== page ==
Whenever I stumble upon an article or video on "how to market your music", "how to monetize your music" or the like, I listen attentively, but get very little in return. These are only my thoughts on the subject, and bear in mind that I'm mainly a musician (composer, performer); a guild not very famous for being coherent or well grounded (perhaps because, in a way, we are in the business of "having weird thoughts").
When speaking of "marketing music", the first thing we'd have to determine is if there's an actual "market" out there. From what I know, since we were convinced, at the final decade of the 20th century and first of the 21st, that everything had to be miniaturized and pass through the computer, music goods have become not only more "virtual", and cheaper if they are to be purchased (with no portion of that drop in expenses passed as profit to the musician, btw), but we've also moved to a culture where people has come to expect to get the music for free.
There are exceptions, of course; music still moves some money. You can always resort to sieg heil Google or sieg heil Apple and put your music in their "services", but that's a bit as if I cultivate pumpkins and specialize in selling them to Mormons or Amish, because I've found they are faithful consumers; I draw a line and make my distribution specialized; each of those services are like their own "cult", there is no longer the single, equalizing, big thing that you had with vinyl, CD or cassette, where you could manufacture, buy, and play your "music token" universally.
(And of course, none of those new services pay you more than peanuts.)
Then there's the streaming services like Spotify, which according to musicians whom I trust, pay fees beyond the insulting. The great "alibi" here is that they are great for "promotion", but I'm yet to hear of any band that has gone one step upper in the notoriety ladder because they became "a Spotify sensation". Additionally, besides the lack of monetary appeal, as a musician I have to refuse to join a service like that from an ethical point of view too, for the same reason I would refuse to buy say oranges from a producer whose practices I know ruin the soils and will leave us without oranges in a few years; musical services that do not support musicians look like a suicide to me, but I guess the problem has to do with the fact that they are 100% run by IT people, with no music people, and IT people deal in megas, to them a mega is just the same if it contains Led Zeppelin or Leonard Cohen or just some generic interchangeable crap; a mega is just a mega and it shows just the same in their statistics, costs analysis, etc.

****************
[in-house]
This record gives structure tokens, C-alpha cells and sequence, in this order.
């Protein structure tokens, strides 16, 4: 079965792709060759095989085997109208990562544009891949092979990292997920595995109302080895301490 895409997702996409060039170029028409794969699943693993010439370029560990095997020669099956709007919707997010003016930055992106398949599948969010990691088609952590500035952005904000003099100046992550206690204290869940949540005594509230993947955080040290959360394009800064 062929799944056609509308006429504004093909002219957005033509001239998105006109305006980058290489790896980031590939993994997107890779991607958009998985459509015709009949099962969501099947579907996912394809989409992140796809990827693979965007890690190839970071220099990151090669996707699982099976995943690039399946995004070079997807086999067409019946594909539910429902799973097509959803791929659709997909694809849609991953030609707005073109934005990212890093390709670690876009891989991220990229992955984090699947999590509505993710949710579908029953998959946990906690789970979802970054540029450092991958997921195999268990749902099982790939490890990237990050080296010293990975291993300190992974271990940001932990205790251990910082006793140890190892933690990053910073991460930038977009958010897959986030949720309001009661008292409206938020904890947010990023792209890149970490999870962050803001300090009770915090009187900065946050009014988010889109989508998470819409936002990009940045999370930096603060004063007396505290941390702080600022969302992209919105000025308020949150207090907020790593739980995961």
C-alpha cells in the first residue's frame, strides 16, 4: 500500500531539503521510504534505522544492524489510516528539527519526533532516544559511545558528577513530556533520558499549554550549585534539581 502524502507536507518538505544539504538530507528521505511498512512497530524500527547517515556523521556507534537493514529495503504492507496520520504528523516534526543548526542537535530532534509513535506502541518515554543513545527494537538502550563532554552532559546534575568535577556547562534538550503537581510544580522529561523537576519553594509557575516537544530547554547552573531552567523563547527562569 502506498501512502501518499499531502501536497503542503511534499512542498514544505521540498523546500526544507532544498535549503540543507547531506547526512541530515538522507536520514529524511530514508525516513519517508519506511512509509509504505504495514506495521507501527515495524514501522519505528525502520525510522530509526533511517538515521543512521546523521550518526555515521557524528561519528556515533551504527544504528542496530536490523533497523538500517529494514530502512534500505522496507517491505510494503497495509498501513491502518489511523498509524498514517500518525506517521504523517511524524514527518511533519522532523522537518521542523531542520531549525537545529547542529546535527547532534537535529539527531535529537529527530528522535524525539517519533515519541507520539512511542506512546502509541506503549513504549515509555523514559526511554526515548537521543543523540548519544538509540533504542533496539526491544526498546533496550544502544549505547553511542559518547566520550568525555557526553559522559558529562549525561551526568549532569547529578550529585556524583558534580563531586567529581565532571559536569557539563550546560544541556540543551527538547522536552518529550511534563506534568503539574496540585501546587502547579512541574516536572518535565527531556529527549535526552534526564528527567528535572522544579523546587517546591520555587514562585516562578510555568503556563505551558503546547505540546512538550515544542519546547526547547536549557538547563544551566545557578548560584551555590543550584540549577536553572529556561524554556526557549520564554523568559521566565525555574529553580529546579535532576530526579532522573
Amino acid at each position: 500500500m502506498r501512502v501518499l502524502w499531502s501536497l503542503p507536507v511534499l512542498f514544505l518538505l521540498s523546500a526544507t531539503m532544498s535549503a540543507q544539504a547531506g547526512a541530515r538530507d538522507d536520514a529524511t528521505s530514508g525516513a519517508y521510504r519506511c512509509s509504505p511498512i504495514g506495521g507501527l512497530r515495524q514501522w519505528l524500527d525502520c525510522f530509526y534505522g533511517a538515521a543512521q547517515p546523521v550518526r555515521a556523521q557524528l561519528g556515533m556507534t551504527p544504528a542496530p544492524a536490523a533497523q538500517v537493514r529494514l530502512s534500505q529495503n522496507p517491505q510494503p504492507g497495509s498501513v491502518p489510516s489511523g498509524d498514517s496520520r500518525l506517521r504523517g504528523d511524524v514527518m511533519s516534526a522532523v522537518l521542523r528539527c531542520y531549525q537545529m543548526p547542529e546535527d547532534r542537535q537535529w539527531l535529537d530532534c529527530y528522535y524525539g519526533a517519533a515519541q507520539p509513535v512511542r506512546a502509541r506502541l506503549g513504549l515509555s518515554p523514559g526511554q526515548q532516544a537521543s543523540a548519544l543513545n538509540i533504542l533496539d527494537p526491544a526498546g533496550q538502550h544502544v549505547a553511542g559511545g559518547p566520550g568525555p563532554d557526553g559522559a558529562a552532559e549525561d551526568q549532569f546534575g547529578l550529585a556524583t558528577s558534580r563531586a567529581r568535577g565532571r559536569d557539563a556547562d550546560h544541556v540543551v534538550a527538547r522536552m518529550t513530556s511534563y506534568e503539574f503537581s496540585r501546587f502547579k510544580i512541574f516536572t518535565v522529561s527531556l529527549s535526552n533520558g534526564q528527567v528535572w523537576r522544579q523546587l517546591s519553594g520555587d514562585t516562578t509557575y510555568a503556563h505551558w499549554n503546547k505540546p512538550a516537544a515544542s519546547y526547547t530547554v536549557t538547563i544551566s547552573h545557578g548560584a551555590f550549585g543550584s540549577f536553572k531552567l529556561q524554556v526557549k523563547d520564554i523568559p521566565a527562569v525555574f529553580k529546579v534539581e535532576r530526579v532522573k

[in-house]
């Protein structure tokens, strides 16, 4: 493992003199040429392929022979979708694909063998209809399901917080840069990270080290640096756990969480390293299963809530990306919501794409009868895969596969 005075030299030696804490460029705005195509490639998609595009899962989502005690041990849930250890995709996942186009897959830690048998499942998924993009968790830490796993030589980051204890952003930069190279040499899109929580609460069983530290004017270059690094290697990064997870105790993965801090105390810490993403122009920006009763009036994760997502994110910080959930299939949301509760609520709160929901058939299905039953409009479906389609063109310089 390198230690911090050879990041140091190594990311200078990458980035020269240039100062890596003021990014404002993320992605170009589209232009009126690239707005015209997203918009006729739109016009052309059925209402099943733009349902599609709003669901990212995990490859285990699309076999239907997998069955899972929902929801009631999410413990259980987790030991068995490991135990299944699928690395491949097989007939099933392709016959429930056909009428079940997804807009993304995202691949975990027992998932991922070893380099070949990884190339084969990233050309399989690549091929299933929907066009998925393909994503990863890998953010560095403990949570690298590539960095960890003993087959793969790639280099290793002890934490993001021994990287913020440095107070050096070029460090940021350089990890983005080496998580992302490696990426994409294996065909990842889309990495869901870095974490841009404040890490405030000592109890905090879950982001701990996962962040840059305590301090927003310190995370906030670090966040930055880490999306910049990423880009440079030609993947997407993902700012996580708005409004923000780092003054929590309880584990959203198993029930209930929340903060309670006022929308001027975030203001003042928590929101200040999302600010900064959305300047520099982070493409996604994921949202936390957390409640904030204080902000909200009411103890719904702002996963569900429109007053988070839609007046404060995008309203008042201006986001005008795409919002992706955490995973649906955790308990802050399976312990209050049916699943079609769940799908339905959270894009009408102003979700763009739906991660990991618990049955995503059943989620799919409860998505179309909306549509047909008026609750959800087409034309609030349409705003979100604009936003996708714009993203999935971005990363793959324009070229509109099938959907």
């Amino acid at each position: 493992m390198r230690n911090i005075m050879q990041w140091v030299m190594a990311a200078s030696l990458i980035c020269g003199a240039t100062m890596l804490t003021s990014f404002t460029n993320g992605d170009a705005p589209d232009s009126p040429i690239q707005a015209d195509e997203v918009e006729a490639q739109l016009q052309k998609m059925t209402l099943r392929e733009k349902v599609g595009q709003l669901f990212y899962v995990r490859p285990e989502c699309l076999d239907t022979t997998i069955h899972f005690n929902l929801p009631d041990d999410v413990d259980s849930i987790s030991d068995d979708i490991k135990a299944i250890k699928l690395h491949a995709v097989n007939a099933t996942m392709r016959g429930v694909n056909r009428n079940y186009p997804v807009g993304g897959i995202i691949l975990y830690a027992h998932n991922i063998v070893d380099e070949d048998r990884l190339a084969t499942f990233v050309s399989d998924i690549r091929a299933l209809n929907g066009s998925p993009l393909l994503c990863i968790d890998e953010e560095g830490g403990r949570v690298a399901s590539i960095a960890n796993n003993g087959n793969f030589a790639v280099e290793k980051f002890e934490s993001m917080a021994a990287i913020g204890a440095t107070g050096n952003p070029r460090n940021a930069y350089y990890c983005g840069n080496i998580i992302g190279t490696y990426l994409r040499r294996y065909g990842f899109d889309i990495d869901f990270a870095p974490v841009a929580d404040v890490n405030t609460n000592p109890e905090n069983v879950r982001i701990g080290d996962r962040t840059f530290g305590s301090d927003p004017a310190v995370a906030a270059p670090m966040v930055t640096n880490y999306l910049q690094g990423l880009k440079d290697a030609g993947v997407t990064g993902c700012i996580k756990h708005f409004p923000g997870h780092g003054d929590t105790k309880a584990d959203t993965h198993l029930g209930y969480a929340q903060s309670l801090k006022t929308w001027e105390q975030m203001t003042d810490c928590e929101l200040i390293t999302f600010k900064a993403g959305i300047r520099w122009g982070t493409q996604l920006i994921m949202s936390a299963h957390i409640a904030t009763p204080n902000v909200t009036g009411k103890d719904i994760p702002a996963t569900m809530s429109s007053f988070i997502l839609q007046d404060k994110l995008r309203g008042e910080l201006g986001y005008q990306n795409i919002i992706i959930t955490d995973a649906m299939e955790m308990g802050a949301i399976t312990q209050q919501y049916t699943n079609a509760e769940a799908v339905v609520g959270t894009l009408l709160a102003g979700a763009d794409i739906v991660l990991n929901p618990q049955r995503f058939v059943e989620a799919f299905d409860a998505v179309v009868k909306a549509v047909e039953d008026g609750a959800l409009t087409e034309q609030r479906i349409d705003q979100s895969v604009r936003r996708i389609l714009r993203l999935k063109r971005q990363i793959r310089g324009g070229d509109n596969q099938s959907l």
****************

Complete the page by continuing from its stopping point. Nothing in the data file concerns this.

Until here my 50,000ft, non expert overview on the state of affairs on music distribution, given only to illustrate that the notion of a "market" itself is quite shaky when we speak of "marketing your music". But my original motivation to write this post was discussing something else.
A usual recommendation that is given often to "marketing shy" people is: "imagine you had discovered a vaccine for back pain; wouldn't you want to benefit as many people with back pain as possible, by spreading the news on a huge scale and letting them know the vaccine exists? By not doing so, you're condemning them to their pain..."
This is a great motivator (think value), and very certain for a huge range of products (car solves mobility, a good chair solves fatigue, a plumber solves water flow...); however, when you try to translate the analogy to the world of music, you find it only works within limits.
Music is way more subjective than any of those other products. Some of the music I listen to sounds like a trash grinder for other people. Some of the music other people listen to sounds to me like an impossible to swallow 3 cubic kilometers of cotton candy. Even within the confinement of particular genres, which should be "secure", everybody has their pet peeves, go-to albums that nobody likes that much, or on the contrary, bands that everybody consider great but you just don't "get".